DOE Publishes Gateway Research on LED Lighting In a Theatrical Setting
The performing arts venue included a wide variety of spaces affording the researchers a chance to evaluate many different types of lighting. The common theme was that the university facility is used for long hours daily, including evening classes, rehearsals, and performances, providing numerous opportunities for leveraging energy-saving SSL.
The project focused on four primary areas including a dance studio, an acting studio, a scene shop where props are built, and dressing rooms. The lighting retrofit was vastly different in each of the areas.
In the dressing room, the lighting surrounding mirrors was switched from G25 incandescent bulbs to A19 LED lamps with a high-CRI rating. The acting studio had been lit by 100W PAR38 ceramic-metal-halide (CMH) lamps and, because of the long restrike time of the CMH lamps, supplemented by temporary theatrical cyc (cyclorama) lights that used CFL reflector bulbs. The retrofit uses 39W LED PAR38 downlights and 4-ft linear LED wall-wash luminaires. The scene shop was originally lit with T8 fluorescent luminaires and was retrofitted with 8-ft LED linear luminaires.
The dance studio was perhaps most critical from a quality perspective because it is used on a recurring basis for live performances. An array of 320W metal-halide (MH) low-bay luminaires provided day-to-day lighting and operated on a near-continuous basis. Portable 575W halogen lamps were used to sidelight performances. After the retrofit, GE Lumination EL Series luminaires, with light guides that extend vertically from the fixture, provide the primary lighting with LED theatrical lighting used for performances.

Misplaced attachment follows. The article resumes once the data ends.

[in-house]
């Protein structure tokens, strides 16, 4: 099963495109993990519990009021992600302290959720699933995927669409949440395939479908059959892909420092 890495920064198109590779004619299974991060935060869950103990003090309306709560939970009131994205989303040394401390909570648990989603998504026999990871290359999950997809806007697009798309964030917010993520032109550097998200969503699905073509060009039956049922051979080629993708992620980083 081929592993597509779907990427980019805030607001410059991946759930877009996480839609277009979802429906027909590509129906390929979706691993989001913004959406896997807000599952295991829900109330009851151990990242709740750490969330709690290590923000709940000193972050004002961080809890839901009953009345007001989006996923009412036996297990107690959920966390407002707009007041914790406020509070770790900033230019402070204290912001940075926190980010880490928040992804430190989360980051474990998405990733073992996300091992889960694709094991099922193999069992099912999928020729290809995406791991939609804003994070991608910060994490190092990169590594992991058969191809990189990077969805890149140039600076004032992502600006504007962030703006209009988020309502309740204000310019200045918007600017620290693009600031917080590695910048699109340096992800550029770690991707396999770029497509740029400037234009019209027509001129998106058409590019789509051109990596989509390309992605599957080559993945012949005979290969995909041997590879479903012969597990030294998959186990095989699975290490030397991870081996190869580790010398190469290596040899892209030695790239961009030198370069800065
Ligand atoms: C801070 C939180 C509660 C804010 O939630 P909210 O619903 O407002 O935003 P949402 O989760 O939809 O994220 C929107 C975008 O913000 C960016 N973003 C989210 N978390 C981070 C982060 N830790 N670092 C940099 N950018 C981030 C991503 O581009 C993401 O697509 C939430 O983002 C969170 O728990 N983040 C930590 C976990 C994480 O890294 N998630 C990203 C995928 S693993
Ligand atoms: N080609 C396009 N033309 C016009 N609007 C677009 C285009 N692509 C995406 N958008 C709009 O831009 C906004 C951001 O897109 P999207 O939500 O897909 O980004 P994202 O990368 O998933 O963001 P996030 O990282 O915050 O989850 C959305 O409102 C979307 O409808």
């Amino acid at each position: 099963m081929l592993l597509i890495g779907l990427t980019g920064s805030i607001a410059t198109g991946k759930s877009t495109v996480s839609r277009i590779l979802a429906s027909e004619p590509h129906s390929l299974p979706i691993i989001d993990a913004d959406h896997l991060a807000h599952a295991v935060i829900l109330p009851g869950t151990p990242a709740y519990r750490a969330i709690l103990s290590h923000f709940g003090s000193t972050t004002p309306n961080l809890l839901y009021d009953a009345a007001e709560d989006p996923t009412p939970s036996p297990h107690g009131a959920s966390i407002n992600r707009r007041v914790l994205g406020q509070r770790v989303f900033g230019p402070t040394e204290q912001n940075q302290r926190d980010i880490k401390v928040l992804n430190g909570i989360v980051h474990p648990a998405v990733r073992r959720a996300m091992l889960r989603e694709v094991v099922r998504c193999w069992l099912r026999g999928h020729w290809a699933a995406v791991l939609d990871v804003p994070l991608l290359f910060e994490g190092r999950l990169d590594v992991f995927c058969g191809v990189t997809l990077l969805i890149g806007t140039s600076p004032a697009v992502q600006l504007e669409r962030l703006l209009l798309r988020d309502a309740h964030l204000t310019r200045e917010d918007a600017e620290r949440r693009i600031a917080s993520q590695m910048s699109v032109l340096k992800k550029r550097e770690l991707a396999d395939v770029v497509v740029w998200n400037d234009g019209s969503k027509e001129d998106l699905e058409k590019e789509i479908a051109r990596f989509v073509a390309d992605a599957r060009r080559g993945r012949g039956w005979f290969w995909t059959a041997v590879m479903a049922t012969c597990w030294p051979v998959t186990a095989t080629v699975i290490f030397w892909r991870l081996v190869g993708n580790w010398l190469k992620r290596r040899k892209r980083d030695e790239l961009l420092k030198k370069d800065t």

The nearby graph depicts the energy savings realized by the retrofit in all areas other than theatrical lighting. In aggregate the retrofit saves 418 kWh per week, representing a reduction of 73%. Still, the project would not be judged a success if the lighting quality wasn't judged favorably by students, instructors, performers, and performance attendees.
The LED lighting in the dressing room was considered as good as the legacy lighting by performers. And the group positively noted the reduction in radiated heat from the LED lamps. Users in the scene shop noted more uniform lighting, which is key in terms of safety for the students and instructors working with power tools. Moreover, the shop had been plagued by burned-out lights and that should not be an issue going forward.
Performers using the acting studio greatly preferred the new lighting and noted the superior uniformity. In the dance studio, the day-to-day lighting was judged to improve the visibility of dancers' form and improved skin tones. During performances, audiences judged the before and after theatrical lighting as near identical although the LED implementation delivers 50% to 90% energy savings during performances.
LED lighting is still a relatively new option for performing arts venues, although we have covered some examples in well-known concert halls, theaters, and arenas. For example, the Stockholm Concert Hall was retrofitted with LEDs earlier this year. Moreover, LED lighting can serve as both functional and emergency lighting in venues such as the iconic Wembley Arena.
The full DOE Gateway report on the University of Florida project is available on the agency website. The research joins other notable Gateway tests of actual SSL installations such as a Kansas City street light installation and an indoor test of LED-based replacement tubes for T8 fluorescent tubes.